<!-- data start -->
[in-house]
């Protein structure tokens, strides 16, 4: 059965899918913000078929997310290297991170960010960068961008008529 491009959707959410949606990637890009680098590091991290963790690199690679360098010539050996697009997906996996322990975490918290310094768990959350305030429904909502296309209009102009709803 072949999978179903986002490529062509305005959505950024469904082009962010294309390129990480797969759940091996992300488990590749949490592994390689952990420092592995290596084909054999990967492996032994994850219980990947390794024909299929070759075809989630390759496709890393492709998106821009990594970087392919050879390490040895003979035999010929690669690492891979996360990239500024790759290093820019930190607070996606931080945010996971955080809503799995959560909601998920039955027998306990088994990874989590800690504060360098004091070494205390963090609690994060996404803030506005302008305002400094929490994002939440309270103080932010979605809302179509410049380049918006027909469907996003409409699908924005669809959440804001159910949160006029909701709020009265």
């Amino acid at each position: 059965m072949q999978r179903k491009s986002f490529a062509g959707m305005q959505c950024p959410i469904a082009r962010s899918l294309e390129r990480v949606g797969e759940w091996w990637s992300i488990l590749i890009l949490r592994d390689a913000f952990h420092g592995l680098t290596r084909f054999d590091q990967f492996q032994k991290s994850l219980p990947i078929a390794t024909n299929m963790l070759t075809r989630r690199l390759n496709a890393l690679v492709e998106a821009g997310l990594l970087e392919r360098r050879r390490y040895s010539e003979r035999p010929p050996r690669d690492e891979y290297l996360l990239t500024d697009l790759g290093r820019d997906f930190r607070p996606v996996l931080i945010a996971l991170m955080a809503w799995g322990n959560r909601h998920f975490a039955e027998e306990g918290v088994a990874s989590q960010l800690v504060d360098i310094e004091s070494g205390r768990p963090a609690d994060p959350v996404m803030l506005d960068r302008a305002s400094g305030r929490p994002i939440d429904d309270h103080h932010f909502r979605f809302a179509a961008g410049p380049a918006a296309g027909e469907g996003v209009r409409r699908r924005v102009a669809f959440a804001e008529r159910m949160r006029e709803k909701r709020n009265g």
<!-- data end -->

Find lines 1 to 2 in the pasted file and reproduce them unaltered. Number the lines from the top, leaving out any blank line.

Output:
[in-house]
């Protein structure tokens, strides 16, 4: 059965899918913000078929997310290297991170960010960068961008008529 491009959707959410949606990637890009680098590091991290963790690199690679360098010539050996697009997906996996322990975490918290310094768990959350305030429904909502296309209009102009709803 072949999978179903986002490529062509305005959505950024469904082009962010294309390129990480797969759940091996992300488990590749949490592994390689952990420092592995290596084909054999990967492996032994994850219980990947390794024909299929070759075809989630390759496709890393492709998106821009990594970087392919050879390490040895003979035999010929690669690492891979996360990239500024790759290093820019930190607070996606931080945010996971955080809503799995959560909601998920039955027998306990088994990874989590800690504060360098004091070494205390963090609690994060996404803030506005302008305002400094929490994002939440309270103080932010979605809302179509410049380049918006027909469907996003409409699908924005669809959440804001159910949160006029909701709020009265």